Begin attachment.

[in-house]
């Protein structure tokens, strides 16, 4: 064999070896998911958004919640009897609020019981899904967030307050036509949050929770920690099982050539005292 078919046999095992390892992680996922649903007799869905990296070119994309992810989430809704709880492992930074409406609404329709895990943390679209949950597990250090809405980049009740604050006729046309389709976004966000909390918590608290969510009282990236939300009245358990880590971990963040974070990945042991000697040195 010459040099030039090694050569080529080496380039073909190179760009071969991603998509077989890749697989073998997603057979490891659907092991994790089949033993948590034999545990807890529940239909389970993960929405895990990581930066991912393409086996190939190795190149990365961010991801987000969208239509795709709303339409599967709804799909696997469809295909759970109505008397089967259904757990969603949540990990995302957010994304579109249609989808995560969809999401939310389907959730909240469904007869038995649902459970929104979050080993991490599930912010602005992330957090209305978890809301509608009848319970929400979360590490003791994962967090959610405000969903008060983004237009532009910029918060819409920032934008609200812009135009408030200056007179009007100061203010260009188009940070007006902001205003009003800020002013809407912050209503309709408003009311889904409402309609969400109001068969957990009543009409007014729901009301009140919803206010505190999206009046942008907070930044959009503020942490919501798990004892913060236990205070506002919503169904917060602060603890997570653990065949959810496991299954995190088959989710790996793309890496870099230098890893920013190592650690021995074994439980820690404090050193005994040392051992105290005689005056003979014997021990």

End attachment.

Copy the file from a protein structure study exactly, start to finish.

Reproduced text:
[in-house]
């Protein structure tokens, strides 16, 4: 064999070896998911958004919640009897609020019981899904967030307050036509949050929770920690099982050539005292 078919046999095992390892992680996922649903007799869905990296070119994309992810989430809704709880492992930074409406609404329709895990943390679209949950597990250090809405980049009740604050006729046309389709976004966000909390918590608290969510009282990236939300009245358990880590971990963040974070990945042991000697040195 010459040099030039090694050569080529080496380039073909190179760009071969991603998509077989890749697989073998997603057979490891659907092991994790089949033993948590034999545990807890529940239909389970993960929405895990990581930066991912393409086996190939190795190149990365961010991801987000969208239509795709709303339409599967709804799909696997469809295909759970109505008397089967259904757990969603949540990990995302957010994304579109249609989808995560969809999401939310389907959730909240469904007869038995649902459970929104979050080993991490599930912010602005992330957090209305978890809301509608009848319970929400979360590490003791994962967090959610405000969903008060983004237009532009910029918060819409920032934008609200812009135009408030200056007179009007100061203010260009188009940070007006902001205003009003800020002013809407912050209503309709408003009311889904409402309609969400109001068969957990009543009409007014729901009301009140919803206010505190999206009046942008907070930044959009503020942490919501798990004892913060236990205070506002919503169904917060602060603890997570653990065949959810496991299954995190088959989710790996793309890496870099230098890893920013190592650690021995074994439980820690404090050193005994040392051992105290005689005056003979014997021990």